The MLBPA May Be TOO Powerful At This Point

Saturday, June 30, 2007

(posted by OMDQ)

It's late, but I was just flipping through Ben Maller's MLB Rumors for Friday and this one made me sit up and pay attention:

"Two sources familiar with the negotiations said the two sides were close to completing a four-year, $56 million contract that could make Mark Buehrle the highest-paid White Sox player annually at $14 million per year. One of the potential stumbling blocks, according to one of the sources, could be the Major League Baseball Players Association, which might hesitate to approve the deal because it believes Buehrle could command more on the free agent market this winter." (emphasis mine)

Are you kidding me? How can the MLBPA even begin to suggest something like that? When they refused to okay the restructuring of Alex Rodriguez's deal in 2003, I was upset as a Red Sox fan but understood it from a business perspective. A-Rod's market value, while high at the time, had already been set. Allowing a break of the amount that was being discussed (I don't remember the amount, just that it was significant) would have set a dangerous precedent.

Here, however, it makes no sense. Buerhle has made $14 million combined the past two seasons, and while he has had some very good years, he has never been a dominant force of nature for the White Sox (the no-hitter notwithstanding; he generally gives up a lot of hits and doesn't strike out a ton of guys). But for some reason, the union has decided that if the White Sox offer $14 million annually, that's just not enough. I don't get it - did Buehrle turn into Johan Santana when I wasn't looking? And could the difference between the union's position and the team's position be all that divisive?

Anyone else have any thoughts on this? Heitner? Rovell? Anyone?

Posted by One More Dying Quail at 4:26 AM


I agree. If the player and the club think it's a fair and equitible contract than the only thing the MLBPA has to worry about are the clauses so that none violate any portion of the CBA. Even if it is below market value he wouldn't be the first player to do this. Does Ken Griffey Jr.'s contract with the Reds ring a bell?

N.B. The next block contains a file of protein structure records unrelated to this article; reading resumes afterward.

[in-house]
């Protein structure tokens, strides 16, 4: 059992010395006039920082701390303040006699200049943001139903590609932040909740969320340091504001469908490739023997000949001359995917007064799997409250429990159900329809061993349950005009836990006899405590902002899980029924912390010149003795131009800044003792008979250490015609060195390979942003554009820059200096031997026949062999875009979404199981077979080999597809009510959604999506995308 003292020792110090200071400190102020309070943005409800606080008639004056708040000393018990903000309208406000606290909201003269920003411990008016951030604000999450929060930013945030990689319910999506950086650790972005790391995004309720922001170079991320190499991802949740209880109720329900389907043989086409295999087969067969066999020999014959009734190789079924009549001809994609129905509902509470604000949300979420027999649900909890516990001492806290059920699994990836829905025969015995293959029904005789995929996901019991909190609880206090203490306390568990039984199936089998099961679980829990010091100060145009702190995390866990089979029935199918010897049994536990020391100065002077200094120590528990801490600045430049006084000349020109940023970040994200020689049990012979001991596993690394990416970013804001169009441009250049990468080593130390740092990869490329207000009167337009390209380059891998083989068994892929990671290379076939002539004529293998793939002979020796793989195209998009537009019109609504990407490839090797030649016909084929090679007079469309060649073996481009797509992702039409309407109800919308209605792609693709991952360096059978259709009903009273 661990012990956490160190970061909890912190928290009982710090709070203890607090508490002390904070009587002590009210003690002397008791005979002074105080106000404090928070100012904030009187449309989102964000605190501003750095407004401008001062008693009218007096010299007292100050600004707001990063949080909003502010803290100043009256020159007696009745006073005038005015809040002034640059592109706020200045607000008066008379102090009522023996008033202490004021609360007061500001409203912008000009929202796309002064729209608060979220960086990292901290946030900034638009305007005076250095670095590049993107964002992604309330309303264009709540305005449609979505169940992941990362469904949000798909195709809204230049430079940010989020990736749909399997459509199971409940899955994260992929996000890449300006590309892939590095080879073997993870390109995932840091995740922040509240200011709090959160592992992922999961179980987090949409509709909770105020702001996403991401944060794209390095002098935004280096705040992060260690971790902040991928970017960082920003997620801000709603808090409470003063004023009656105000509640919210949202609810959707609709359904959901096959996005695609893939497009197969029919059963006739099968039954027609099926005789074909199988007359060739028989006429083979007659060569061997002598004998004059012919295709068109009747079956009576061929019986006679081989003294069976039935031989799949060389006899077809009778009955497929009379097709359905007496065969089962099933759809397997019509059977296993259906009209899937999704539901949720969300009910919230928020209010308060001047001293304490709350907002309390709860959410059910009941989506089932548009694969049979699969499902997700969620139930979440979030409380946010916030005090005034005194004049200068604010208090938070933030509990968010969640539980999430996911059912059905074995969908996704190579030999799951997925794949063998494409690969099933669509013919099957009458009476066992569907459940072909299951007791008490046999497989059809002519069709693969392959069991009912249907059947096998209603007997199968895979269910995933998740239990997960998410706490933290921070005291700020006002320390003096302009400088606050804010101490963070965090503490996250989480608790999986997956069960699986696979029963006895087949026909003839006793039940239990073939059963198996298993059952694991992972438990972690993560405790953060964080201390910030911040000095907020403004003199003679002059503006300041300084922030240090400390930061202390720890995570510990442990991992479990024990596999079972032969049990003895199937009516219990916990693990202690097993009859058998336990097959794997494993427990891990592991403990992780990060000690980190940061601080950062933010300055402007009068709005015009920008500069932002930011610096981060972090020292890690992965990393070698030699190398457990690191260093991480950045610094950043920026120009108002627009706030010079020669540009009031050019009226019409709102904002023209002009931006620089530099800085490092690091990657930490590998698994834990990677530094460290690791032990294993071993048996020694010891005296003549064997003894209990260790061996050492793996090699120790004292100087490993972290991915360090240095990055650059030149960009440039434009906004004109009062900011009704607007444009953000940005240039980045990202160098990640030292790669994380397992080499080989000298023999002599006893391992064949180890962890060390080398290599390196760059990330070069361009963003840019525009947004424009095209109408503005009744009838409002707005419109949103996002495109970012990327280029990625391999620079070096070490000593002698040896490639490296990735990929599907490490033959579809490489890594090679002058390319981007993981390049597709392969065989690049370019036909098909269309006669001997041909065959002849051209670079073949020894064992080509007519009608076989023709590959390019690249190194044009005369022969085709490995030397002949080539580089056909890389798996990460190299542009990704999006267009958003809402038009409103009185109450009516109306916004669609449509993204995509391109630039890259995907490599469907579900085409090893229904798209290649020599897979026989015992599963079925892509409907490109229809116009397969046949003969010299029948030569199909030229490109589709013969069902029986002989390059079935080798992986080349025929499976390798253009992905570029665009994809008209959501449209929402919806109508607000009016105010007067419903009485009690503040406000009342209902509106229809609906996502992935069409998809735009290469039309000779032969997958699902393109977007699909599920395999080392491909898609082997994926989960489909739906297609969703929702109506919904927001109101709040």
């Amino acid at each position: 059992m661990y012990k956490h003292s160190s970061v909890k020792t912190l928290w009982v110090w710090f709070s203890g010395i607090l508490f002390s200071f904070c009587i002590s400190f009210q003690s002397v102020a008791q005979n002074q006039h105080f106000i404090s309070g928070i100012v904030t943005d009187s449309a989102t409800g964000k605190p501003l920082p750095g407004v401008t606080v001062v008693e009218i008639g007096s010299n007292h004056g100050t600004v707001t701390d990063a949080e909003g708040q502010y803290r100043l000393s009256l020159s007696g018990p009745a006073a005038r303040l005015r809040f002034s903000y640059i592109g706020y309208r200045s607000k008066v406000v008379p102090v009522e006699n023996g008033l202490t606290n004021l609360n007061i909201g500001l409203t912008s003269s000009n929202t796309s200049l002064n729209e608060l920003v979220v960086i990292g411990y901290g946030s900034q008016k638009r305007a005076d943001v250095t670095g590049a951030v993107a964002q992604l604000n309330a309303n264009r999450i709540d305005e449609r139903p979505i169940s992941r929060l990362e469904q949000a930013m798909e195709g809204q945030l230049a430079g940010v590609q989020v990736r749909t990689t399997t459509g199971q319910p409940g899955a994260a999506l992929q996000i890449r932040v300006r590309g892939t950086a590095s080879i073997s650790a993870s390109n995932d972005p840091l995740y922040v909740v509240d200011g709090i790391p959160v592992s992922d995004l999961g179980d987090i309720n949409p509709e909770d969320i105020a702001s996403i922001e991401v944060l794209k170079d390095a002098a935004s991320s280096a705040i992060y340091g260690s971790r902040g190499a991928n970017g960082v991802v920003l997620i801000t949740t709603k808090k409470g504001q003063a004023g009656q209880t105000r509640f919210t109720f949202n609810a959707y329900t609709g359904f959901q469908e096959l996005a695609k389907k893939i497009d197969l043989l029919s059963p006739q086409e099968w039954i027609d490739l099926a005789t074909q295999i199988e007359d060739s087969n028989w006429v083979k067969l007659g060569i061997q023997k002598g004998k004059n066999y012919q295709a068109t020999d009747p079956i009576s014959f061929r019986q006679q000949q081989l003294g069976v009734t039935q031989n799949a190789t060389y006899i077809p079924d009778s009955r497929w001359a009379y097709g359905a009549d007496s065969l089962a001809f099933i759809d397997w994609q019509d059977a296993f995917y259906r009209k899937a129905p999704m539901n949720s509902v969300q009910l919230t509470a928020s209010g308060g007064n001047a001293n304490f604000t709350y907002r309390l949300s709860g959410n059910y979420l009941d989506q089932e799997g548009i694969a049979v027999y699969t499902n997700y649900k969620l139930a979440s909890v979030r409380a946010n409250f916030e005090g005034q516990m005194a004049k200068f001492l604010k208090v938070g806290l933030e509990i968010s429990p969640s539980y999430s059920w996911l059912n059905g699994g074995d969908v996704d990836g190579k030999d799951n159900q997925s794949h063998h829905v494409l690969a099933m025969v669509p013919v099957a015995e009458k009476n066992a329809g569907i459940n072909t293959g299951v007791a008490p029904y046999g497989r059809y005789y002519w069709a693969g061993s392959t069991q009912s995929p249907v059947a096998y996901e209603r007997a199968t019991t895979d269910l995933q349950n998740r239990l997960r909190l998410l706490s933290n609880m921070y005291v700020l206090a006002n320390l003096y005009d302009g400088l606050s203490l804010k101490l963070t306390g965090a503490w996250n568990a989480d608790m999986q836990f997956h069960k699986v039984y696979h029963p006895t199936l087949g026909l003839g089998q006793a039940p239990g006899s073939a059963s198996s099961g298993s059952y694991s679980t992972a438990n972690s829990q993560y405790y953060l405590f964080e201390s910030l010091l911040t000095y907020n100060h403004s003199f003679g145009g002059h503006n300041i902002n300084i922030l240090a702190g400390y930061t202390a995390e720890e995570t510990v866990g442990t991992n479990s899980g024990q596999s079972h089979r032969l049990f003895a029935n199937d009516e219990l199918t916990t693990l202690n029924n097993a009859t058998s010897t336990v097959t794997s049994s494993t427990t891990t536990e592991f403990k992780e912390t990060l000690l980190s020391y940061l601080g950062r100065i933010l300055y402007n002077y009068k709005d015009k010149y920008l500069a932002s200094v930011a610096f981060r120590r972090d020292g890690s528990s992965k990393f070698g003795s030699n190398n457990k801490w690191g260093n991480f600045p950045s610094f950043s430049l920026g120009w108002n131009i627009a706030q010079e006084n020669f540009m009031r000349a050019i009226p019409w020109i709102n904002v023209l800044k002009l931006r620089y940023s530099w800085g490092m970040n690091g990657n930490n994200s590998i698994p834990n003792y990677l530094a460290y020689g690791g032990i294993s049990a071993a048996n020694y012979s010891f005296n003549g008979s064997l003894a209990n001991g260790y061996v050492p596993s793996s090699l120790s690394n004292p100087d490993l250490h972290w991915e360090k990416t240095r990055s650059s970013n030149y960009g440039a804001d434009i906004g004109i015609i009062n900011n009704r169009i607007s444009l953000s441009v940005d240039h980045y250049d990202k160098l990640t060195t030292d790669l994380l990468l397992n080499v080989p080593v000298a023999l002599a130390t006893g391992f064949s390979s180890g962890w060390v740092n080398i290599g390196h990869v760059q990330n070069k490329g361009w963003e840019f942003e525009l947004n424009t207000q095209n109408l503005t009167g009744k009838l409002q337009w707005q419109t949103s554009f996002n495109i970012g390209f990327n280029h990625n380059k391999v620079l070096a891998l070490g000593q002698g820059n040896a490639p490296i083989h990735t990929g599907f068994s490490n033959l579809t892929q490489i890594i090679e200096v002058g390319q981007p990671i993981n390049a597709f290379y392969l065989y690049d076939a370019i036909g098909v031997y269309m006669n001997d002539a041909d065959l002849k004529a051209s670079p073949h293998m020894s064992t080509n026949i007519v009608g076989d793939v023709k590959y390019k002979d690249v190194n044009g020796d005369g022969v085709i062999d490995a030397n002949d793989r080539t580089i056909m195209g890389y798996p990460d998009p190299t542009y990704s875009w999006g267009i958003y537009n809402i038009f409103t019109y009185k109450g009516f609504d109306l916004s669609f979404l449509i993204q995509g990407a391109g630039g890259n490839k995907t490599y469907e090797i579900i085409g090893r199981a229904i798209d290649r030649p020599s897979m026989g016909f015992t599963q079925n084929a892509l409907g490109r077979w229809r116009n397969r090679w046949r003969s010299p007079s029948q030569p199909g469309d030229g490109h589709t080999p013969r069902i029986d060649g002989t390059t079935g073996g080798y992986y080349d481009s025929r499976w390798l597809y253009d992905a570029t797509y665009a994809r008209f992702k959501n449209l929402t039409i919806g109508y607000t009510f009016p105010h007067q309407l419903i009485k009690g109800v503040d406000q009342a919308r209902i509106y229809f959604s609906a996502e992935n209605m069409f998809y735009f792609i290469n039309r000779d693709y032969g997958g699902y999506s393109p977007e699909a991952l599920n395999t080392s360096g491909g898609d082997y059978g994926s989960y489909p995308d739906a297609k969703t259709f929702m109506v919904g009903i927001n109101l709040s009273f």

Steve said...
Jun 30, 2007, 11:58:00 AM  

actually, there's two things at work here: one, there's the contracts given by the giants to barry zito and by the cubs to ted lilly, which have set the market for lefty starters capable of tossing 200+ innings with a decent K/BB ratio and at least a .500 career record. while buerhle isn't cy young (unless you listen to that fucking mouthbreather hawk harrelson) he defintely is somewhere between zito and lilly in the hierarchy of ML leftys. so, the union expects him to do his due diligence as a member of the union and negotiate a contract that keeps the bargaining threshold where zito and lilly put it. second, this is a common union tactic, it's just that the only union politics we see on the news are professional sports unions. for example, member unions of the AFL/CIO are expected to bargain in good faith with the contracts negotiated by their fellow members, so the plumbers union in dupage county doesn't cut a deal that undercuts the plumbers in cook county, and so on. this is union politics, simple and plain, only in buerhle's case, it's on TV. so, if you want to blame someone for this craziness, blame reinsdorf for being too cheap to give beurhle a 5 year deal (which is another thing holding up this contract) and pay him his market value, and blame the cubs and the giants for setting the market artificially high for average left-handed pitchers. the union is doing what unions do: protect its members.

pm said...
Jun 30, 2007, 12:50:00 PM  

FYI, WSCR in chicago, the white sox flagship station, is reporting that buerhle has rejected the deal because the white sox refused to add a fifth year and/or a no-trade clause.

pm said...
Jun 30, 2007, 1:05:00 PM  

I'm pretty sure that the MLBPA can't prevent a deal from a legal standpoint. It would prevent the "home team discount".

J-Red said...
Jun 30, 2007, 2:41:00 PM  

"I don't get it - did Buehrle turn into Johan Santana when I wasn't looking?"


Dave said...
Jun 30, 2007, 3:03:00 PM  

The main point to be taken from this is that unions are, in general, anti-free market, and thus, communistic.

You can't have the equivalent of a government setting prices for a certain commodity.

IT NEVER WORKS! Just ask our buddy Fidel and the Soviet Union, with many other examples exluded for fear of making this a completely political post.

Dummy said...
Jul 2, 2007, 1:58:00 AM  

P.S. Just look at those pinko-commy-bastards of the "plumber's union" in Boston that is giving Brady such a hard time (actually picketing in front of his HOME) for choosing to use non-unionized plumbers.

Since when was it a sin to find QUALITY WORK AT BETTER PRICES?????

Dummy said...
Jul 2, 2007, 2:02:00 AM  

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